In the Europe and Central Asia (ECA), populations and labor forces are shrinking because of below-replacement-level fertility, aging populations and high dependency ratios, high mortality in much of the region, shrinking youth populations and therefore fewer new entrants into the labor force, and populations with limited mobility. Fertility rates in many ECA countries are at all time “lowest-low” levels, where the number of births per woman is less than 1.3. Several ECA countries are among those with the oldest median ages in the world.
Populations in many ECA countries are either currently declining or soon will be. Over the past two decades, the global population increased by 30 percent—less-developed countries by 36 percent and more-developed by just 8 percent. Yet the ECA region as a whole lost 1.4 percent of its people.
Because younger people of working age are most mobile, countries where emigration rates are high are losing persons who are of prime reproductive age, and destination countries gain disproportionate numbers of younger, more fertile, people.
The steep declines in fertility has been attributed to the transition-induced economic declines across the region, less social support for childbearing and -rearing, and increased returns on education causing many women to defer having children. The pattern of ECA fertility now resembles that of Western Europe.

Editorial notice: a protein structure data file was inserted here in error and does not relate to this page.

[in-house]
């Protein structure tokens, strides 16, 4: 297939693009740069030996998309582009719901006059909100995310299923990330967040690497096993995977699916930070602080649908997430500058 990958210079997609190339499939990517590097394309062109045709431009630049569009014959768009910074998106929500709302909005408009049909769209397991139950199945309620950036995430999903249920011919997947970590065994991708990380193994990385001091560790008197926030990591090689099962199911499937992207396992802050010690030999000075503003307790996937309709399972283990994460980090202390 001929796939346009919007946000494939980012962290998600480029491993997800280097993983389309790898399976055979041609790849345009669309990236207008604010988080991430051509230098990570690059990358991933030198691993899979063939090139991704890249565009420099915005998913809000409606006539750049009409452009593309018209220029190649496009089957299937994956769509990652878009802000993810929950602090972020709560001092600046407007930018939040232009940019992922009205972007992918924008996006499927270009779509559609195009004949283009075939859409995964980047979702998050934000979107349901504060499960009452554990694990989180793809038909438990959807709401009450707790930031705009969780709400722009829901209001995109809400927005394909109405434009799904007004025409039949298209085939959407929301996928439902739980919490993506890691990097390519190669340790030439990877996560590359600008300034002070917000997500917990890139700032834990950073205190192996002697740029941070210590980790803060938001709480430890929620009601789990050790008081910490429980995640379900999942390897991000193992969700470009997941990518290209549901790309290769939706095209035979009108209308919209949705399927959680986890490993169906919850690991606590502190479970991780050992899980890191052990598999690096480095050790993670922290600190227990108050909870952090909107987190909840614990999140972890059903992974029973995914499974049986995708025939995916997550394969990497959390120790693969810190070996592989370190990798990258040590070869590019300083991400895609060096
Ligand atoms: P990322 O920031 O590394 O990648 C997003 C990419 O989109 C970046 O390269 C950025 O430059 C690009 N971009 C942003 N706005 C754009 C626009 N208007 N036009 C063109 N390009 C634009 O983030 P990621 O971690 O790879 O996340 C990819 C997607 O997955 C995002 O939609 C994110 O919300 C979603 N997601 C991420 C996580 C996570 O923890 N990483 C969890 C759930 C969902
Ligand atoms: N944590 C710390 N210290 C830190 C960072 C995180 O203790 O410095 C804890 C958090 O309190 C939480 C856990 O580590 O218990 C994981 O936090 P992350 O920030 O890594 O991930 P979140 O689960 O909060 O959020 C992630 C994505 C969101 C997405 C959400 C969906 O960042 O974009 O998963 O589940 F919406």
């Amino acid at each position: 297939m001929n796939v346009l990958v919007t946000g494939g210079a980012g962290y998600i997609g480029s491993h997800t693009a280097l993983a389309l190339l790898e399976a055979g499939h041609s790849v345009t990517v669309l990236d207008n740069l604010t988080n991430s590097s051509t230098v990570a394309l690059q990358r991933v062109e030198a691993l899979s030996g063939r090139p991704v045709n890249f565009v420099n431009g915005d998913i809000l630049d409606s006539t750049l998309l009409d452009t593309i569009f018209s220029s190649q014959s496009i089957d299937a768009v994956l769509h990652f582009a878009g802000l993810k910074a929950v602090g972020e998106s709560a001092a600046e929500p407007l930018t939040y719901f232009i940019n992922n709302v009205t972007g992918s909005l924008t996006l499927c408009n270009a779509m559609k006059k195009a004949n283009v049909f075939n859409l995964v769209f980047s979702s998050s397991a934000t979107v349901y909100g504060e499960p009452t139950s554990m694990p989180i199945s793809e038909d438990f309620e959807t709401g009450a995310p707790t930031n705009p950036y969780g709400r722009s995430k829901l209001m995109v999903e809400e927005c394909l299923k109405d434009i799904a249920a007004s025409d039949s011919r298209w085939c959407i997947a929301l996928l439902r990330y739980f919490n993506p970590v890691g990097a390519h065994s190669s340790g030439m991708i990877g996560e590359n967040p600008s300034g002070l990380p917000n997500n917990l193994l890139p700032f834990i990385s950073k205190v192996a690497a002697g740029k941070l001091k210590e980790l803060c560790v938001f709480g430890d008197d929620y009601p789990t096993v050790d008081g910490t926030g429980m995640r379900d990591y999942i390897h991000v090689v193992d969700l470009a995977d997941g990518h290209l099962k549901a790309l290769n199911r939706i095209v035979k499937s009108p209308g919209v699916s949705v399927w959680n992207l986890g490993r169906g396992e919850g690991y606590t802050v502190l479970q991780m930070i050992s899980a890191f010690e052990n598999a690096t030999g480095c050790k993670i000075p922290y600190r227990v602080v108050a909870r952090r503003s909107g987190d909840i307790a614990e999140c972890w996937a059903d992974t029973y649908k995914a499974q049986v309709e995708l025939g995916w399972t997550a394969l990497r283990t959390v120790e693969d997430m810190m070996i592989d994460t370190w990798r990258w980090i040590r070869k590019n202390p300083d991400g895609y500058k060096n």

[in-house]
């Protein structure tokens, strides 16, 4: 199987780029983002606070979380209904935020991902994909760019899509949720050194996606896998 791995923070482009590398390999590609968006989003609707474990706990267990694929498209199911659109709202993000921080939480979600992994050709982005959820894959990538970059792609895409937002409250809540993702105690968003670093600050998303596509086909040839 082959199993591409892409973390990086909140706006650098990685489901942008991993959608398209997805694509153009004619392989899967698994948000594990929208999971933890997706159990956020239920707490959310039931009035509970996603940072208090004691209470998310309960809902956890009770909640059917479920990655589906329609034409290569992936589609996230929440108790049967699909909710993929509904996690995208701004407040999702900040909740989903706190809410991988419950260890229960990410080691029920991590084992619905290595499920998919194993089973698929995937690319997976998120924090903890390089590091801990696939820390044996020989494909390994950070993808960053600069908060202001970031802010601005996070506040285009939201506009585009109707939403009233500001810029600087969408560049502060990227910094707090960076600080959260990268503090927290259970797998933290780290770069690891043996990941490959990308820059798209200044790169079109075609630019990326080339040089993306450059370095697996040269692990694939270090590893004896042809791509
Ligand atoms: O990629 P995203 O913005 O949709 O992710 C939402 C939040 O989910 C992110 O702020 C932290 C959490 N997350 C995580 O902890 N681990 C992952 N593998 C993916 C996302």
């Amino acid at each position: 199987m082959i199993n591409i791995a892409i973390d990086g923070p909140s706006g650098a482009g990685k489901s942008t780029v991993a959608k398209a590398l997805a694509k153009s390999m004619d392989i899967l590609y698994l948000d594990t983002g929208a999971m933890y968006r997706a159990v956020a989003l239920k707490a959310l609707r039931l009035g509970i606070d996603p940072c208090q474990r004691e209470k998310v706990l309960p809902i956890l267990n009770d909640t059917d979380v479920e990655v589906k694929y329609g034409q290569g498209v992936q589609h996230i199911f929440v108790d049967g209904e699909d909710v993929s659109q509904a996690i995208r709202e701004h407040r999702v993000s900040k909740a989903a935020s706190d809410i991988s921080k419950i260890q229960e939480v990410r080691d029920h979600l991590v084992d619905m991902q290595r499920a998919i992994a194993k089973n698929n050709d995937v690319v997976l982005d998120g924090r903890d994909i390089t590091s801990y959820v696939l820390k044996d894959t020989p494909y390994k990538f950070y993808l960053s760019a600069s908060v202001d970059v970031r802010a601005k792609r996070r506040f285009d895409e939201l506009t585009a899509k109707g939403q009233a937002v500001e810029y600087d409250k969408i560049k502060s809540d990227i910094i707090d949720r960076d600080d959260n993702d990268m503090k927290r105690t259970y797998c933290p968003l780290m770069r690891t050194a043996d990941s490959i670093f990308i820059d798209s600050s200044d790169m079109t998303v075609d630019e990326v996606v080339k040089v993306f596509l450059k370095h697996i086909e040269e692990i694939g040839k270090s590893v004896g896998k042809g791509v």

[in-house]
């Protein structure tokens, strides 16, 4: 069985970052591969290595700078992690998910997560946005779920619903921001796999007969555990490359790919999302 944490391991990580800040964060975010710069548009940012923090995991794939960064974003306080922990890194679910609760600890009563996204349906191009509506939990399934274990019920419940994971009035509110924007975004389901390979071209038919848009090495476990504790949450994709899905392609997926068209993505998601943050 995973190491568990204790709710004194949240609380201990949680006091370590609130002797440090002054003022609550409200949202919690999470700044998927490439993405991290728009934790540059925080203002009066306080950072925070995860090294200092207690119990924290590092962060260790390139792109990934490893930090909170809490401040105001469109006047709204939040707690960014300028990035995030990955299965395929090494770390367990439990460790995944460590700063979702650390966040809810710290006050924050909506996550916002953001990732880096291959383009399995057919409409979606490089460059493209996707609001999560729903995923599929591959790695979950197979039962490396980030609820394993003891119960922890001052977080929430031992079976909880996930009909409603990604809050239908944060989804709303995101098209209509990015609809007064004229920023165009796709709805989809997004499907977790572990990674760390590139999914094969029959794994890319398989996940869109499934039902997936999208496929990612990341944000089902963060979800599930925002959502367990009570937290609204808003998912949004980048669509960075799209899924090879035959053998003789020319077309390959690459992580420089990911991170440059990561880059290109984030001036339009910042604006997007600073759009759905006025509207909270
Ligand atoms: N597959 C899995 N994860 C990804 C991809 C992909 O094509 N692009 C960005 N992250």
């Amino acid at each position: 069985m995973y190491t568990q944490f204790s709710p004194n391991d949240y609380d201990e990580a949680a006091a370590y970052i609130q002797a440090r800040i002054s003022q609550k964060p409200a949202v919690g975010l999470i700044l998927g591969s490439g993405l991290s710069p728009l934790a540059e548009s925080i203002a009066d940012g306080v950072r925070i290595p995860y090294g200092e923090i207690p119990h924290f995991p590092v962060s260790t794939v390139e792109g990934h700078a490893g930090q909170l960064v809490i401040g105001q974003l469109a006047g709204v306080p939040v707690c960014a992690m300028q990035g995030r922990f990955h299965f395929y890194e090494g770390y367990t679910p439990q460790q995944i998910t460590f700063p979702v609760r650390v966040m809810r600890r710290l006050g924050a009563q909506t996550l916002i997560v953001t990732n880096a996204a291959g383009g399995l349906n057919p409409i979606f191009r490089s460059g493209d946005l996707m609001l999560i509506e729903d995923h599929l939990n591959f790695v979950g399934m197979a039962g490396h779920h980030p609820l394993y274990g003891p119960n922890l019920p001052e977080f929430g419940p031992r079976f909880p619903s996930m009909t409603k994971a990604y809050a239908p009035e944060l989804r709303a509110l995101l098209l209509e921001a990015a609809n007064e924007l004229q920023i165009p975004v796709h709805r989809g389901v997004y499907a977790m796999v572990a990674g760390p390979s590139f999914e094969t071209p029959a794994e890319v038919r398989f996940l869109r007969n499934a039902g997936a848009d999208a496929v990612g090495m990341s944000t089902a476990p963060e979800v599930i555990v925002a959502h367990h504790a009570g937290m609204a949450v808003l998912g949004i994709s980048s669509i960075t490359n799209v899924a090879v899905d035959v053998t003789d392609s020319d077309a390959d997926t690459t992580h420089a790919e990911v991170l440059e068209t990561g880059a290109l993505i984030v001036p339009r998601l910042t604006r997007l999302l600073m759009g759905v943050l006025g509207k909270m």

Migration and Aging: In the ECA over the past two decades, Russia has had the largest absolute population increase from migration, about 5 percent. Meanwhile, Albania, Georgia, Moldova, Kazakhstan, Kyrgyzstan, and Tajikistan have seen 15 percent or more of their people leave.
The Role of Migration: It has been suggested that replacement migration might compensate for declining and aging populations. However, according to UN Population Division simulations1, the amount of immigration necessary to “solve” the aging problem would be massive.
Policy Options: The extreme population declines and aging in the ECA region are unparalleled in human history. Among critical issues ECA countries need to reassess are appropriate ages for retirement; levels, types, and nature of retirement and elderly health-care benefits; labor force participation; amounts from workers and employers needed to support retirement and health-care benefits for burgeoning larger elderly populations; and policies and programs related to international migration and how to integrate the large numbers of recent migrants and their descendants.
No single policy intervention will necessarily slow fertility declines. What works in one country may not work in another. And because population policies take effect slowly, they are politically less attractive. But all options must be looked at squarely.
This blog is based on a forthcoming MiRPAL knowledge brief based on a comprehensive data collection exercise.
1United Nations Population Division, 2001, Replacement Migration: Is it a Solution to Declining and Aging Populations? New York, NY: United Nations. At that time, the EU consisted of the EU 15 and Europe encompassed 47 countries.